Percentage error

December 20, 2012

The major miscalculation in relating student-to-staff ratios to time spent teaching is the use of percentages of time instead of hours ("The lecturers who don't teach (but still count)", News, 6 December). This error is deliberately required by the Higher Education Funding Council for England and is also used by Research Councils UK. Universities are not expected to report the number of hours per week worked, only percentages. When RCUK provides funding for 10 per cent of an academic's time, this is stated to be 37.5/10 hours, or less than four hours. However, there is wide variation between and within institutions in the number of hours worked per week. My typical week would be at least 50 hours, both in term time and during vacations. Sixty hours is not uncommon in many disciplines.

It is illogical and incoherent to compare percentages based on different working weeks. For a 37.5-hour week, 50 per cent is about 19 hours; for a 60-hour week, 25 per cent is 15 hours. The difference is much less dramatic than the percentages suggest.

The other serious problem in comparisons at the university level is differing disciplinary mixes. Laboratory subjects necessarily have more contact hours: students are allowed to work in libraries without supervision, but not in labs.

Jane Hutton, Department of statistics, University of Warwick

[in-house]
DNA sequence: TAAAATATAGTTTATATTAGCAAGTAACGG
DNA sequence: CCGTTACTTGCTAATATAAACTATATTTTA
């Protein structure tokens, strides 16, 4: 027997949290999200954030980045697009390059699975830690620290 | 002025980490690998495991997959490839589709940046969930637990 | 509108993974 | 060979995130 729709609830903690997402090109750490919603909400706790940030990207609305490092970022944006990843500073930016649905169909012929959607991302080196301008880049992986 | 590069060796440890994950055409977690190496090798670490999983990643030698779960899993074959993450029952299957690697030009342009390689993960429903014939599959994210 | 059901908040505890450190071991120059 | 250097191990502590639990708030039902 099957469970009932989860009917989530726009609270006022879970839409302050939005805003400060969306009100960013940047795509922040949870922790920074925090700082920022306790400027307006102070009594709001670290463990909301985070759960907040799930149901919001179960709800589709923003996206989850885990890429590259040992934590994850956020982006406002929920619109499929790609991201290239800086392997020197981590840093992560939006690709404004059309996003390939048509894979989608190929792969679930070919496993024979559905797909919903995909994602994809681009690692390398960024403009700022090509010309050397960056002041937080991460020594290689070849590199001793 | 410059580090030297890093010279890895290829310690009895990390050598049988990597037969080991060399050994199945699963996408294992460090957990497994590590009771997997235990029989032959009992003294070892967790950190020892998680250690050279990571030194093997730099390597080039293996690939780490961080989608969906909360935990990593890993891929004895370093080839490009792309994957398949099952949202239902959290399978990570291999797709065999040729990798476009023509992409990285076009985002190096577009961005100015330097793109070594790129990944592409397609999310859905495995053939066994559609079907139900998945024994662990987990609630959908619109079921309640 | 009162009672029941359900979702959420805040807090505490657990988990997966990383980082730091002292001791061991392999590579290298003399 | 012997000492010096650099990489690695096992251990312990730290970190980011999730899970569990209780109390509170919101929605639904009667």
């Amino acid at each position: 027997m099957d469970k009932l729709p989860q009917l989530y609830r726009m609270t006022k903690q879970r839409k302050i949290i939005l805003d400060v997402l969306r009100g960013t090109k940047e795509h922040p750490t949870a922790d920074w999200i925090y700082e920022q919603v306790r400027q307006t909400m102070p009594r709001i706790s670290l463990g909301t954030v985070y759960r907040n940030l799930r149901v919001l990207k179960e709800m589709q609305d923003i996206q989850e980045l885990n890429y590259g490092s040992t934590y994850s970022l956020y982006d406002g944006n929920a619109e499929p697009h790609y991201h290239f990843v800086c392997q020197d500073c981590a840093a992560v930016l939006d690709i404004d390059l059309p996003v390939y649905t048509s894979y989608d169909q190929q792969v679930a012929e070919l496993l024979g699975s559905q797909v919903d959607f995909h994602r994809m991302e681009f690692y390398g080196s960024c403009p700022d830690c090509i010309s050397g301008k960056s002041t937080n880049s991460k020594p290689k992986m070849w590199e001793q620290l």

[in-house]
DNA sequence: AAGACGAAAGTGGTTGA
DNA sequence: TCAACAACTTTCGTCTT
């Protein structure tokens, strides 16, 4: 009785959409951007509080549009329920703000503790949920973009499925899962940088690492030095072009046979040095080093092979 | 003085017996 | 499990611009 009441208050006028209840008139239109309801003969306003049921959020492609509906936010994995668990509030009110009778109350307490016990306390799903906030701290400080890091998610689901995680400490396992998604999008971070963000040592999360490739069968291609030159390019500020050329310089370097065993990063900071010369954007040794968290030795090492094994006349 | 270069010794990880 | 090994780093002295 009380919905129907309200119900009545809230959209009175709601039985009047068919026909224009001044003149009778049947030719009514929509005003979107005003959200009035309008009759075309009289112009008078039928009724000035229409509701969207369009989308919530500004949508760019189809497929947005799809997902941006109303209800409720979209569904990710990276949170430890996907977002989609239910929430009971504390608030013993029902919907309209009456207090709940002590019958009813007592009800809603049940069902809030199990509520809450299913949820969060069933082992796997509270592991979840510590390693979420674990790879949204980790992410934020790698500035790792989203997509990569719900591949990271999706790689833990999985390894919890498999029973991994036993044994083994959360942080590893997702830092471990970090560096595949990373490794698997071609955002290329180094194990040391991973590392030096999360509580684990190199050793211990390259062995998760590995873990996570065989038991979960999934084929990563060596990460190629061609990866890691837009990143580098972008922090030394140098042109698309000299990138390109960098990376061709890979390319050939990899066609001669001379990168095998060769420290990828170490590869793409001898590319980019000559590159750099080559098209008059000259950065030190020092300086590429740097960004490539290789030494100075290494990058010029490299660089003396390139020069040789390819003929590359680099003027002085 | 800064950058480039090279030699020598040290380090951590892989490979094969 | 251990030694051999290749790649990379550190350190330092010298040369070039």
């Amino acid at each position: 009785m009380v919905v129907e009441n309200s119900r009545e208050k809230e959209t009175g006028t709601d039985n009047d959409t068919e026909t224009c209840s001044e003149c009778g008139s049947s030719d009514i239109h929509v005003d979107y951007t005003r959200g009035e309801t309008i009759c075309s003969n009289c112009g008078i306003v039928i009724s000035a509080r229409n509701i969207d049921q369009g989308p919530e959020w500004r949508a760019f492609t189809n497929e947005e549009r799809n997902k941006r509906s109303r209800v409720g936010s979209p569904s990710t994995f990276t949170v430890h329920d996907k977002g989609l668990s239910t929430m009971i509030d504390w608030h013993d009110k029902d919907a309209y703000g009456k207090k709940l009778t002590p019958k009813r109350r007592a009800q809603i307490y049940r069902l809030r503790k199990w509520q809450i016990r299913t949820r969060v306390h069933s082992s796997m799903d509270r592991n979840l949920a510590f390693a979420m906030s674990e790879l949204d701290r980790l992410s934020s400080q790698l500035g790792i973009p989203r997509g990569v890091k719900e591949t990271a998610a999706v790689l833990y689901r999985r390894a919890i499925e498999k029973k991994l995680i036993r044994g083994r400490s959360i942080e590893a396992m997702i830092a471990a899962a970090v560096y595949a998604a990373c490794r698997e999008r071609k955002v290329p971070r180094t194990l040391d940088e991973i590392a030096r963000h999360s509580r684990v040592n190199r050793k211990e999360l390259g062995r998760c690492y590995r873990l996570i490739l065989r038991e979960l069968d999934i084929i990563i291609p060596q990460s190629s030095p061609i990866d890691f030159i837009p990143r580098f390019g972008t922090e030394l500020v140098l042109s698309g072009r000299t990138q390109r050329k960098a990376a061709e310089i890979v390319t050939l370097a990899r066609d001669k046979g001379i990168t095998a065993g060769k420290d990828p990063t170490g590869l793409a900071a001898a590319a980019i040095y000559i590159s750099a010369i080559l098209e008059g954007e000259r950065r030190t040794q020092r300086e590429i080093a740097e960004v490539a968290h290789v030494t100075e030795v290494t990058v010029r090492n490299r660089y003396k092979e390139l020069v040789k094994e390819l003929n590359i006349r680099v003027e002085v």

You've reached your article limit.

Register to continue

Registration is free and only takes a moment. Once registered you can read a total of 3 articles each month, plus:

  • Sign up for the editor's highlights
  • Receive World University Rankings news first
  • Get job alerts, shortlist jobs and save job searches
  • Participate in reader discussions and post comments

Have your say

Log in or register to post comments

Featured Jobs

Most Commented

Monster behind man at desk

Despite all that’s been done to improve doctoral study, horror stories keep coming. Here three students relate PhD nightmares while two academics advise on how to ensure a successful supervision

celebrate, cheer, tef results

Emilie Murphy calls on those who challenged the teaching excellence framework methodology in the past to stop sharing their university ratings with pride

Sir Christopher Snowden, former Universities UK president, attacks ratings in wake of Southampton’s bronze award

Reflection of man in cracked mirror

To defend the values of reason from political attack we need to be more discriminating about the claims made in its name, says John Hendry

But the highest value UK spin-off companies mainly come from research-intensive universities, latest figures show